A binding of this kind has the advantage that the sole extension is secured in absolutely reliable manner against sideways and tilting forces. This support is achieved by virtue of the one or more bracing members which engage in the slots and which, particularly in conjunction with the wall parts of the binding and also in conjunction with the securing device which prevents withdrawal of the sole extension in the rearward direction, carry the loads which occur due to torsional or tilting moments by rigid engagement with the slots of the sole extension and thus counteract the tendency of the sole extension to tilt under the influence of these forces. The securing or tensioning device can thus be partially or wholly relieved of the task of securing the sole extension from above and is solely required to secure the sole projection in the binding against withdrawal rearwardly in the longitudinal direction of the ski or to bias the sole extension forwardly by drawing it into the binding.

Furthermore, the invention enables the skier to engage the binding in simple fashion because he merely requires to push the ski shoe with the sole extension into the binding from the rear. The binding can readily be constructed so that the longitudinal slots of the sole extension and the bracing member or members automatically connect one with the other. The skier then merely requires to apply the securing or clamping device by hand, or by means of a ski pole in order to clamp the sole extension in the binding to prevent it from being withdrawn rearwardly in the longitudinal direction of the ski.

In advantageous modifications of the basic arrangement of the invention the binding conveniently includes a base wall which can form part of a base plate of the binding and which cooperates with the first and second side walls and the top wall to define the aforementioned recess. The first and second side walls and the top wall and base wall can conveniently be united to form a housing with the interior of the housing defining the recess.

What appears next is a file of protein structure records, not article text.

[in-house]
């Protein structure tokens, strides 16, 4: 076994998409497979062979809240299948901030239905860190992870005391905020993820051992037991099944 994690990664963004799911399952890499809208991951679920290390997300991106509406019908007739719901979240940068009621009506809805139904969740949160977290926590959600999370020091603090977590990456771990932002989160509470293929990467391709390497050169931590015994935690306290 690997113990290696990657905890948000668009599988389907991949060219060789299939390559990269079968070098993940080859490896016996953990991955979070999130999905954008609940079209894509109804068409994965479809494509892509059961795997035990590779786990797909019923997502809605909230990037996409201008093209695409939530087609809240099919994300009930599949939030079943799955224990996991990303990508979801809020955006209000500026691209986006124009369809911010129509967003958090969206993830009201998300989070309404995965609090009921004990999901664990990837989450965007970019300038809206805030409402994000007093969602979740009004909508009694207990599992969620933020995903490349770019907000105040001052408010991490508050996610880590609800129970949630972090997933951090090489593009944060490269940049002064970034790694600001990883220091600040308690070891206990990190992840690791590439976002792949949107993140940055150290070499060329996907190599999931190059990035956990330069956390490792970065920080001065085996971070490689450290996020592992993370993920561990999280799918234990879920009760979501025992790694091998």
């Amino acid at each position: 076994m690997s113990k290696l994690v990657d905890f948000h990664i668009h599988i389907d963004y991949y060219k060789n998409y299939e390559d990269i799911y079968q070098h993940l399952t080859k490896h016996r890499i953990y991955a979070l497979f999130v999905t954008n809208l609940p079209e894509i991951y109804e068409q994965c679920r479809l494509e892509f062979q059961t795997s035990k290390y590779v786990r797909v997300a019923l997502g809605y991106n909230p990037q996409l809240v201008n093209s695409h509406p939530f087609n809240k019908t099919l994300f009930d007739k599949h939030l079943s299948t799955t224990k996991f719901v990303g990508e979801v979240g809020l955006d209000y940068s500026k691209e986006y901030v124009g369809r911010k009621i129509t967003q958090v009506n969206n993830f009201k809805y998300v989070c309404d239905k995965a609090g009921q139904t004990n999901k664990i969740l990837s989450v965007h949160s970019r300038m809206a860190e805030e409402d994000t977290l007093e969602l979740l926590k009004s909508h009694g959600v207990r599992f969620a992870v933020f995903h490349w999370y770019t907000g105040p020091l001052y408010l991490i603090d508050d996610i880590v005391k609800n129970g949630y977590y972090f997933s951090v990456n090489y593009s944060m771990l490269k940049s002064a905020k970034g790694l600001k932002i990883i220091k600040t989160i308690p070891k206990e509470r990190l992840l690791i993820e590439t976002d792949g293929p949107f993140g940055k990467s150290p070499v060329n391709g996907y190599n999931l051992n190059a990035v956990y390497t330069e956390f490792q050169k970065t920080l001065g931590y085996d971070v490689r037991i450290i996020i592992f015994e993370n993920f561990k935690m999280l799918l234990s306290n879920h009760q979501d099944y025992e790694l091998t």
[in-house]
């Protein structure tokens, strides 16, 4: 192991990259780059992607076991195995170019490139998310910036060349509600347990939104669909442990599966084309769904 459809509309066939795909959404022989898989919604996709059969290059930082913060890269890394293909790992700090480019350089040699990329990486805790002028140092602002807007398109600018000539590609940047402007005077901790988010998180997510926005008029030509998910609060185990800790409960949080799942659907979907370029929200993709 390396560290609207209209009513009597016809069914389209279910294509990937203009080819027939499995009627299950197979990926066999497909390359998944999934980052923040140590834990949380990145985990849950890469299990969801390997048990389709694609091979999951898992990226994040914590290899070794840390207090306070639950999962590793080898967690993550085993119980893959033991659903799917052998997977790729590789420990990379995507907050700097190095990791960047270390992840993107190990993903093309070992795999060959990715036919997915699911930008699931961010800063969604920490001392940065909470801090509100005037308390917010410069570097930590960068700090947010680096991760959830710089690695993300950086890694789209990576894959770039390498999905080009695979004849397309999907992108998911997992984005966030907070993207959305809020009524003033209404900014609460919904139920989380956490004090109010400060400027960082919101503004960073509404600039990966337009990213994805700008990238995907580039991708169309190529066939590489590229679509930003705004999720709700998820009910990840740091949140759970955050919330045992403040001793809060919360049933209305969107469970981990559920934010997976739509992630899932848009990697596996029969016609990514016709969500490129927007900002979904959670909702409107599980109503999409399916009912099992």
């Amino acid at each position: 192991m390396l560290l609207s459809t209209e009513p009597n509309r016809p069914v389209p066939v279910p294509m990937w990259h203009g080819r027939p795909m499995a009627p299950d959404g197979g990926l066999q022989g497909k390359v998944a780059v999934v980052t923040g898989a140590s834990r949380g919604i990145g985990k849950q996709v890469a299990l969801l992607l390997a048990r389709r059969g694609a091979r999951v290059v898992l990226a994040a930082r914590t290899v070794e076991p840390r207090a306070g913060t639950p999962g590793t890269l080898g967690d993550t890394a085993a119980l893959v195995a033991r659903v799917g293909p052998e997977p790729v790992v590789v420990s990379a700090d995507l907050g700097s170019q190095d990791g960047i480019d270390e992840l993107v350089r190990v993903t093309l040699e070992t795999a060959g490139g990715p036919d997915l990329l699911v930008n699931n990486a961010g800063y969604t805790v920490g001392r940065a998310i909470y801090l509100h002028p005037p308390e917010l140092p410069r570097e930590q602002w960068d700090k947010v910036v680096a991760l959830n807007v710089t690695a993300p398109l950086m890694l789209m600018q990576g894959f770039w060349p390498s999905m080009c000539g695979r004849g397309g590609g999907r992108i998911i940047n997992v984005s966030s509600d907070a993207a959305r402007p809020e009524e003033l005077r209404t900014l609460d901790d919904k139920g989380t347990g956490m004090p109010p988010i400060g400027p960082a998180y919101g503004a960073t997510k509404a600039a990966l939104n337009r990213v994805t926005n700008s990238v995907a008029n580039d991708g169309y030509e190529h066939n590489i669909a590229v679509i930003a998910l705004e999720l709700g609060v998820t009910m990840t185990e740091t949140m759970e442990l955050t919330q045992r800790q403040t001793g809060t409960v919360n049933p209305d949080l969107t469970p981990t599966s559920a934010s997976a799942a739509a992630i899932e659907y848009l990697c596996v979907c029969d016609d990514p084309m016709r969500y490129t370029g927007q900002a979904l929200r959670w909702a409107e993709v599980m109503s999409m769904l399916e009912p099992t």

It is particularly advantageous if the first and second bracing members are respectively disposed one to each side of the central longitudinal axis of the binding and are adapted to engage in operation in respective first and second slots in the mating sole extension. The torsional moments which are applied to the ski shoe can then be carried solely by the bracing moment which is generated by the bracing members. If necessary, this bracing moment can be assisted by the restraint provided by the side walls of the binding.

It is sufficient if the, or each of the, bracing members are merely constructed as upwardly directed projections; however, an arrangement is preferred in which the bracing elements are constructed as webs or pins which physically connect the base and top walls defining the recess.

The particularly preferred embodiment features a binding which includes a base plate and has first and second bracing members which connect the base plate to respective inwardly directed first and second extensions of the first and second side walls with the first and second extensions defining respective first and second parts of the top wall. In arrangements of this kind it can be ensured that the side walls are not deflected, even under very pronounced sideways or torsional forces, and that the support of the toe extension in the binding or recess is additionally secured.

The bracing elements can be of circular or other cross section, for example elongate cross section, so that they engage the walls of the slots over a large surface area which is particularly advantageous for carrying the sideways forces.

Further features of the invention are concerned with a particularly advantageous construction and arrangement of the securing device in combination with the support of the sole extension in the binding recess.